These four summits all have pre-existing communication equipment to which new microwave dishes, or antennae would be placed, and non-essential equipment removed. The permit was issued in December, 2012 and neither Essex County nor the general public commented in the negative. While all parties supported the goal of modernizing the emergency communication system, APA staff took care to ensure that the location of the new antennas and other equipment complied with APA’s Towers Policy. That policy states that any new towers should be substantially invisible from travel corridors and other viewing points, and should be located near roads and power lines, preferably co-located on existing equipment.
The APA’s staff concern for Bicknell’s thrush was limited to the four summits with thrush habitat. Seven of the mountains or hills involved in the construction of the new emergency communications system lack this habitat and would not be affected at all by the May-August limitations. So, the Emergency Communications System permits were issued in December with the support of the Essex County Emergency Services staff and the New York State Police, the two applicants. In the meeting minutes, there is no record of objections to the permit condition calling for the precautionary measures to protect Bicknell’s thrush.
Months later, the grumbling began in Essex County that APA cared more about birds and insects than human safety, and local leaders went to Governor Cuomo.
Without even waiting for the next public meeting of the Agency, executive staff has now eliminated the permit requirement for advance studies of the bird. Now, the permit states that all construction can go forward on all the mountains beginning May 1 while the bird and its habitats are being studied. Staff is quoted in the media to say that if evidence shows that the thrush is being disturbed by the new construction, the agency might shut down the project at those sites. No criteria or thresholds for reaching such a decision are given. Such statements sound about as consequential as those after-the-fact salamander studies in Tupper Lake.
The Agency’s staff actions this month should disturb every New Yorker and should be questioned and reversed by Agency members because, once again, the APA has made its primary, statutory mission to protect the Park’s natural resources a secondary consideration to pleasing political leaders – and done so in between public meetings of the Agency. A new emergency communication system for Essex County could have been installed by next winter knowing that Bicknell’s thrush had not been unnecessarily harmed by the activity. Talk about win: win scenarios. Yet, the Agency caved in to the cheap, easy insult from local government. When it comes to the ecological sciences to guide when and where new development should be sited, and where adverse impacts should be avoided, in other words when it comes to its legislative mandate to protect natural resources this APA talks a good game. But when the right pressure point is pushed to accuse the agency of not being “open for business,” it seems the talk is all you get. So much for “letting science guide the decision,” a popular but all too often meaningless phrase in Ray Brook and in Albany.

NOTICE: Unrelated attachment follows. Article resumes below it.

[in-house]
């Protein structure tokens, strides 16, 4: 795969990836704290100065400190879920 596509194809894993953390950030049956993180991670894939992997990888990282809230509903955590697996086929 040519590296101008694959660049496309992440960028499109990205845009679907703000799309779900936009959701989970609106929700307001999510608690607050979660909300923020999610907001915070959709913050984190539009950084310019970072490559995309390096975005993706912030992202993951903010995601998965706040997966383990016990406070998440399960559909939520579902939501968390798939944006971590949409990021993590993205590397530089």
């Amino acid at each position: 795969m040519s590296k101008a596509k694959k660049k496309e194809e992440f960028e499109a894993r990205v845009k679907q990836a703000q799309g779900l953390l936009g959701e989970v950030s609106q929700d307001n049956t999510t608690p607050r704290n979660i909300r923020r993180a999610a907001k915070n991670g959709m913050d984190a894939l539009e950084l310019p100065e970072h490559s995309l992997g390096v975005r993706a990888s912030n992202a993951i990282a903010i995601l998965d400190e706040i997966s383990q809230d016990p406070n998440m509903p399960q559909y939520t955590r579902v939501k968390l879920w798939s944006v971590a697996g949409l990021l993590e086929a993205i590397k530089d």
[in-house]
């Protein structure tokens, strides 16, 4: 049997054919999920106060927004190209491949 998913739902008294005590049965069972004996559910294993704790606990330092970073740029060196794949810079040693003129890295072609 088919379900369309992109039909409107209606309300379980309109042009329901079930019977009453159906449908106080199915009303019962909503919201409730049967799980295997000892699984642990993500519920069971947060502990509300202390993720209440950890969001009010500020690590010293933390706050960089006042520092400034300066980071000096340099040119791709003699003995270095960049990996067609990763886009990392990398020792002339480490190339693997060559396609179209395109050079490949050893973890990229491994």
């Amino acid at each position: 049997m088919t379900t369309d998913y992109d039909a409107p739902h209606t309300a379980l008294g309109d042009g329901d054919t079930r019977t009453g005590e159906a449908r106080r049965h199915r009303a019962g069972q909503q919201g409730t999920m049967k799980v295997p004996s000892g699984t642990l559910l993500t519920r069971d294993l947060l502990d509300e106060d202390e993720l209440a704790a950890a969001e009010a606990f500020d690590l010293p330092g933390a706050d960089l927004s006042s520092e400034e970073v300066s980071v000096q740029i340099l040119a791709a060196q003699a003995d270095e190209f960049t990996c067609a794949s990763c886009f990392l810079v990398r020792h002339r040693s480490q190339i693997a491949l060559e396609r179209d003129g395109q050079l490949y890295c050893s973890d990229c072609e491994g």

The permit reversal is even more objectionable because APA knows how much effort is being expended to study and protect the Bicknell’s thrush in its limited North American breeding range in the Adirondacks, Green Mountains and Catskills, and in its highly limited and degraded Caribbean overwintering range on the Dominican Republic. Just last fall, an alliance of North American scientists and conservationists took the unusual step of funding a team of Dominican biologists to work in the migratory songbird’s Caribbean wintering habitat. That work was announced in Lake Placid and was awarded a grant from the Adirondack Community Trust.